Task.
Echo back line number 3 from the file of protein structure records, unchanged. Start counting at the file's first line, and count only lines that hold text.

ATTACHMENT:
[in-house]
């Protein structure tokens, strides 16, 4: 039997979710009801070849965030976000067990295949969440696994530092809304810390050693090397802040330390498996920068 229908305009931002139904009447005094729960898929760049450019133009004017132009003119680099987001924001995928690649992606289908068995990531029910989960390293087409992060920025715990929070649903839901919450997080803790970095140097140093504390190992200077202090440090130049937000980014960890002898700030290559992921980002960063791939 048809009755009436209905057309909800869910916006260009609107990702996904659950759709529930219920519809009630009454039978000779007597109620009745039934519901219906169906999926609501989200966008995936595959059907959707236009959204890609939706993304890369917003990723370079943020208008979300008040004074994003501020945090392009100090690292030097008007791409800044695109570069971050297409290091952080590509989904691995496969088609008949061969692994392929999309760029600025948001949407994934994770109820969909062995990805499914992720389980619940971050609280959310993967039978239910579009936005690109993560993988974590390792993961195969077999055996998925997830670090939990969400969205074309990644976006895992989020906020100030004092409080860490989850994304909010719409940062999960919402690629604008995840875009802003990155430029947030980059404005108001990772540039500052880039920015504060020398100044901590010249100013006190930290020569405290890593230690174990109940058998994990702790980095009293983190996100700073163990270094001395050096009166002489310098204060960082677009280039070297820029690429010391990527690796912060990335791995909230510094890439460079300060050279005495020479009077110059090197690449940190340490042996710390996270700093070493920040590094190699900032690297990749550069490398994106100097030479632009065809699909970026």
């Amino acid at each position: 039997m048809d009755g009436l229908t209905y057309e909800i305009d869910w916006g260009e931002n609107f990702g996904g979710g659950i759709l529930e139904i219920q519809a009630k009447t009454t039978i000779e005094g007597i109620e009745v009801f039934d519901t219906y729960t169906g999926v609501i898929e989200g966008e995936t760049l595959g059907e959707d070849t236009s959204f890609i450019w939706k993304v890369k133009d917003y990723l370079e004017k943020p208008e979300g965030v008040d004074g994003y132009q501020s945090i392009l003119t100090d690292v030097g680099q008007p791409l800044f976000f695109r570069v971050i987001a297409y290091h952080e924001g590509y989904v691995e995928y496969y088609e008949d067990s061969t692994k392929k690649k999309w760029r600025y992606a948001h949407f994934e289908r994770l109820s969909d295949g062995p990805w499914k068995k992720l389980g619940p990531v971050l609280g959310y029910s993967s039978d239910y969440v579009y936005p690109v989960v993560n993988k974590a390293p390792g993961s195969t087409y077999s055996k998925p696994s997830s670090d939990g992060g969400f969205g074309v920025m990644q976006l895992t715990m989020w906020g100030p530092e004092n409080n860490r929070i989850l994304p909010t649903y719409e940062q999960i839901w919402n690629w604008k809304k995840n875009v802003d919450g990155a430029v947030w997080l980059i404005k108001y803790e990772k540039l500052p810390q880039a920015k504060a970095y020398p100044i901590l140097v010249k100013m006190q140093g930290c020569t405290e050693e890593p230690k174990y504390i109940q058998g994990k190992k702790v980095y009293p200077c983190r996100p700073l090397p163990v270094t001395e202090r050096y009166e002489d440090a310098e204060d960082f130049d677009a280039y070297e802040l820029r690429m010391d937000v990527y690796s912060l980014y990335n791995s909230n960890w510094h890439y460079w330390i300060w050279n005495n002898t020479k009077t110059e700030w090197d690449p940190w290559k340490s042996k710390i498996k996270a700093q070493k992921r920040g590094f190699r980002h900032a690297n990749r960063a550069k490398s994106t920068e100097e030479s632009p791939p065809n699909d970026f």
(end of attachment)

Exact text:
């Amino acid at each position: 039997m048809d009755g009436l229908t209905y057309e909800i305009d869910w916006g260009e931002n609107f990702g996904g979710g659950i759709l529930e139904i219920q519809a009630k009447t009454t039978i000779e005094g007597i109620e009745v009801f039934d519901t219906y729960t169906g999926v609501i898929e989200g966008e995936t760049l595959g059907e959707d070849t236009s959204f890609i450019w939706k993304v890369k133009d917003y990723l370079e004017k943020p208008e979300g965030v008040d004074g994003y132009q501020s945090i392009l003119t100090d690292v030097g680099q008007p791409l800044f976000f695109r570069v971050i987001a297409y290091h952080e924001g590509y989904v691995e995928y496969y088609e008949d067990s061969t692994k392929k690649k999309w760029r600025y992606a948001h949407f994934e289908r994770l109820s969909d295949g062995p990805w499914k068995k992720l389980g619940p990531v971050l609280g959310y029910s993967s039978d239910y969440v579009y936005p690109v989960v993560n993988k974590a390293p390792g993961s195969t087409y077999s055996k998925p696994s997830s670090d939990g992060g969400f969205g074309v920025m990644q976006l895992t715990m989020w906020g100030p530092e004092n409080n860490r929070i989850l994304p909010t649903y719409e940062q999960i839901w919402n690629w604008k809304k995840n875009v802003d919450g990155a430029v947030w997080l980059i404005k108001y803790e990772k540039l500052p810390q880039a920015k504060a970095y020398p100044i901590l140097v010249k100013m006190q140093g930290c020569t405290e050693e890593p230690k174990y504390i109940q058998g994990k190992k702790v980095y009293p200077c983190r996100p700073l090397p163990v270094t001395e202090r050096y009166e002489d440090a310098e204060d960082f130049d677009a280039y070297e802040l820029r690429m010391d937000v990527y690796s912060l980014y990335n791995s909230n960890w510094h890439y460079w330390i300060w050279n005495n002898t020479k009077t110059e700030w090197d690449p940190w290559k340490s042996k710390i498996k996270a700093q070493k992921r920040g590094f190699r980002h900032a690297n990749r960063a550069k490398s994106t920068e100097e030479s632009p791939p065809n699909d970026f």